Right to Repair is an international issue hitting home right here on Montana family farms. One local farmer still can’t get his equipment fixed after 3 weeks in the shop. Now he’s dealing with a backlog on his farm while a tractor problem for others could cost them an entire harvest season.
Walter Schweitzer, President of the Montana Farmers Union, can't fix his own tractor troubles. His John Deere has been in the shop for 3 weeks and is still there today. He says the process of going back and forth with the dealer isn't getting easier or cheaper, "It's frustrating and it shouldn't be that way."
Ken Wheeler, CEO of Frontline Ag Solutions, does sell John Deere diagnostic software to his customers -but farmers must have their own laptop, sign a license agreement form, attend training sessions, and pay a monthly licensing fee, "You'll do the stuff, and when you walk out of the building, you'll have the software and know to run it."
Walt says he's interested, but still on the fence waiting for a request form, "If I was a bigger farmer I would own it."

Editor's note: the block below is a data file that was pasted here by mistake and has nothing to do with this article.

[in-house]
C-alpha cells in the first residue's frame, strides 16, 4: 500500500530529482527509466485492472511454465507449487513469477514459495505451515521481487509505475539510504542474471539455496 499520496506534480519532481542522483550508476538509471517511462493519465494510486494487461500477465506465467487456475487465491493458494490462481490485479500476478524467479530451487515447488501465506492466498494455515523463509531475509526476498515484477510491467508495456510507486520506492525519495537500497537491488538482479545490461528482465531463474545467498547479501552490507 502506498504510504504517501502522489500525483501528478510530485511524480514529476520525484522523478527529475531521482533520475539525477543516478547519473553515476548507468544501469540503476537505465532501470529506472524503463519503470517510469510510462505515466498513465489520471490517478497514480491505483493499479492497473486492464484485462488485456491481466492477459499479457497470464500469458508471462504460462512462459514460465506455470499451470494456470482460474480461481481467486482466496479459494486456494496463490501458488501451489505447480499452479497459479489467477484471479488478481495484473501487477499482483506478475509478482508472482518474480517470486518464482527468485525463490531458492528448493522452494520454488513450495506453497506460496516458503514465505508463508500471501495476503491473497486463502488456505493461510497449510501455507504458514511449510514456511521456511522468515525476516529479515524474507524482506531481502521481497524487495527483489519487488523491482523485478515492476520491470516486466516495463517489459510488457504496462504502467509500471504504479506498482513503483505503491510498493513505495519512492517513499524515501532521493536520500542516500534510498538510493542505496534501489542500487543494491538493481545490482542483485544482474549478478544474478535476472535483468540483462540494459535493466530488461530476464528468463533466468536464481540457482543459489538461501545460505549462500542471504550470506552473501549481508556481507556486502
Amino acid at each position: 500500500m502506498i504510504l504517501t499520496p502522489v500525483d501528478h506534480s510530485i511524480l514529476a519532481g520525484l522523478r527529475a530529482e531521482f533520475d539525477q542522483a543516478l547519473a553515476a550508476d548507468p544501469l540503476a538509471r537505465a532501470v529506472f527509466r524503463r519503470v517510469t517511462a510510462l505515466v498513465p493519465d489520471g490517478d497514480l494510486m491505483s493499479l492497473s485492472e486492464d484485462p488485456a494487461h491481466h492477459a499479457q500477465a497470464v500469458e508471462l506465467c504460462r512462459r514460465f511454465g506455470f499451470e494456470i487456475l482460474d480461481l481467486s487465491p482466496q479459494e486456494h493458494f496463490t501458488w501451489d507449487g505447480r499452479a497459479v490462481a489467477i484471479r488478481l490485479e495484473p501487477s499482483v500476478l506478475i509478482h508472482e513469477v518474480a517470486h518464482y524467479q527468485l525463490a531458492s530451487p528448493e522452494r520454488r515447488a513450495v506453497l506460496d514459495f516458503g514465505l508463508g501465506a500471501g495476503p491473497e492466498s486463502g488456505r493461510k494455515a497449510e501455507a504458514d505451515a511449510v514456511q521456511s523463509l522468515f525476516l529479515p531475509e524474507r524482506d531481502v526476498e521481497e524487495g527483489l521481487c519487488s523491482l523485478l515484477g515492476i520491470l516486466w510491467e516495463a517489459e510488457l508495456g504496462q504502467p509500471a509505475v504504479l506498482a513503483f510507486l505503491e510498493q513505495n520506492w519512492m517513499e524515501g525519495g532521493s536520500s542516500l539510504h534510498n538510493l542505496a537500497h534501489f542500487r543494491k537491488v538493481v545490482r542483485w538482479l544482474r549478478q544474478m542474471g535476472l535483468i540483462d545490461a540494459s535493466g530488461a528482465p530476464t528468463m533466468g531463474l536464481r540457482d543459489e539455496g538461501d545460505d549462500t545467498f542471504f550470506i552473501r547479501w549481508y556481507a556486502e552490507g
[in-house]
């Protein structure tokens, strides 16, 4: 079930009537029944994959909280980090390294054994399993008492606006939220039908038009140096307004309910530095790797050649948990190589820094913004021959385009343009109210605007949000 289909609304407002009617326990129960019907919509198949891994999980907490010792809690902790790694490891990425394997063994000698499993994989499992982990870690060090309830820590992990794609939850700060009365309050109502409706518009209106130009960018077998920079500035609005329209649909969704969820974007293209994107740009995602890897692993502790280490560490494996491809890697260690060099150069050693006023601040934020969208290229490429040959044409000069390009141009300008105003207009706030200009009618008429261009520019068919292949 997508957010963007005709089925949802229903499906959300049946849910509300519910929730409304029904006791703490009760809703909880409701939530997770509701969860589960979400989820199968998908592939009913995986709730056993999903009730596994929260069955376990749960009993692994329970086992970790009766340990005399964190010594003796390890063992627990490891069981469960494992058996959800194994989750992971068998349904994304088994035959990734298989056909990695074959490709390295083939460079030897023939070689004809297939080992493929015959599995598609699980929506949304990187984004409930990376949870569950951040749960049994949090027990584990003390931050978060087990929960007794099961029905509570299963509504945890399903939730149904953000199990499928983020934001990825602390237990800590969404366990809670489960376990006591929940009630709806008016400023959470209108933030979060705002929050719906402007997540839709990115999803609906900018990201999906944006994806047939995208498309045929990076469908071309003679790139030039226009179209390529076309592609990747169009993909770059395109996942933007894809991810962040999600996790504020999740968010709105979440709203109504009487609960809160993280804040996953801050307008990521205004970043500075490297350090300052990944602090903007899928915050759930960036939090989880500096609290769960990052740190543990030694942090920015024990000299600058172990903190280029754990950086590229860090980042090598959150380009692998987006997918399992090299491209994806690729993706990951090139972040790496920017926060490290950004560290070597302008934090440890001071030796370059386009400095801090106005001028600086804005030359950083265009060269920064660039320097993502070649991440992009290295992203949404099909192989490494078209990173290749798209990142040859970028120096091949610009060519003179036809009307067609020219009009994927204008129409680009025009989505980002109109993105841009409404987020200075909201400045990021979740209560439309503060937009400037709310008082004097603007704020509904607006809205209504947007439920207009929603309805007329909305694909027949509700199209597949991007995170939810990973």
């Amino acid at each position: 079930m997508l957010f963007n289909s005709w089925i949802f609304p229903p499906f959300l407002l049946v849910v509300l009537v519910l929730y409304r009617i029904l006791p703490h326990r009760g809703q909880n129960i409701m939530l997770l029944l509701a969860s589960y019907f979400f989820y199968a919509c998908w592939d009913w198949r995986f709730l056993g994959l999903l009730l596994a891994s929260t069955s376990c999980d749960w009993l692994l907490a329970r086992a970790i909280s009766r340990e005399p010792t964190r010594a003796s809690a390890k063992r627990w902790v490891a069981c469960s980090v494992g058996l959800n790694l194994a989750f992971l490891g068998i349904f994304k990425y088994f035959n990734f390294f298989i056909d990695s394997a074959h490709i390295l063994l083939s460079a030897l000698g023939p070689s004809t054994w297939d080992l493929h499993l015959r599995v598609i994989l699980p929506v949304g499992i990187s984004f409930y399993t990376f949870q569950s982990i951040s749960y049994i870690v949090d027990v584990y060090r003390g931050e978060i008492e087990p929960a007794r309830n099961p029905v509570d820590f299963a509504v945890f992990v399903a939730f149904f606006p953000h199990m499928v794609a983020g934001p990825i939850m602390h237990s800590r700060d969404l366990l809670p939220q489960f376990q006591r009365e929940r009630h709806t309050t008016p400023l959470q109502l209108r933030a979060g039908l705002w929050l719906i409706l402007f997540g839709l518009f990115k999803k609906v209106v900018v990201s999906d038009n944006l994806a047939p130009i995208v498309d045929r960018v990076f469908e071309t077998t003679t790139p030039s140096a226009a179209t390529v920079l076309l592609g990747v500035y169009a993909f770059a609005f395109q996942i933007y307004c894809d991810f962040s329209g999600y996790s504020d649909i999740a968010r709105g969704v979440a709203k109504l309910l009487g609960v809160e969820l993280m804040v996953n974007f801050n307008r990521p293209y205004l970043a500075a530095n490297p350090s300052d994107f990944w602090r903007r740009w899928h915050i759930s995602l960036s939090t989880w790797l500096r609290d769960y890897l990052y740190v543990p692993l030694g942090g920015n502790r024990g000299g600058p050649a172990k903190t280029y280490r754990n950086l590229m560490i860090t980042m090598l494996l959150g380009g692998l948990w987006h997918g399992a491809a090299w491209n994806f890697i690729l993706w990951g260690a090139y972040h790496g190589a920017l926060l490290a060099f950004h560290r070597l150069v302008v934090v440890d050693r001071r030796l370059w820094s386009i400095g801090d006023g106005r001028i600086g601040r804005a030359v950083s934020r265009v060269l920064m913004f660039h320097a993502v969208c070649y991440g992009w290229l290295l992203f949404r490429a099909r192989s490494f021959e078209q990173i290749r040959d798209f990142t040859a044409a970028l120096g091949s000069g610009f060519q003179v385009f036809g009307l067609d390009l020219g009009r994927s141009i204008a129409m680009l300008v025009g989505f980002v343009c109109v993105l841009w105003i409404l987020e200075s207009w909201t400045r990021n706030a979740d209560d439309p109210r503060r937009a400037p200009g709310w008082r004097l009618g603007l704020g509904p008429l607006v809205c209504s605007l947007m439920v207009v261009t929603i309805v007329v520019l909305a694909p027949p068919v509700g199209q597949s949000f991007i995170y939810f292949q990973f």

A tractor in the shop puts him behind on what needs to get done on his farm.
"I need it to load out hay because it's my only loader tractor."
The software to fix Walt's problem himself would cost close to $8,000 because it's sold to cover every John Deere tractor, not just his own.
"Their parts people still say you can't get it. I think if they would have rented this software to me I could have done the troubleshooting in the field and then they could have read their error codes and we would have been there 3 weeks ago. We would have gotten there. But the problem was that his service department, they were struggling to get it to fail. Well, it's hard when you're in the shop and you're not in the field working it," said Schweitzer.
Walt was forced to bring his big green machine in to the dealer so they could eventually diagnose and fix a fluctuating fuel pressure issue.
Wheeler says renting isn't an option and the software versions aren’t sold separately, "If you're testing a GR unit, the main computer of your tractor, that main computer might work on 3, 4, 5, 6 tractors.”
Walt hopes his tractor will be delivered back to his farm in Geyser on Wednesday, and he’s nervous for the bill.
Montana Family Farms is sponsored by the Montana Farmers Union. Each story focuses on Walter Schweitzer’s life on the farm and a bigger impact on the industry across the Treasure State and beyond.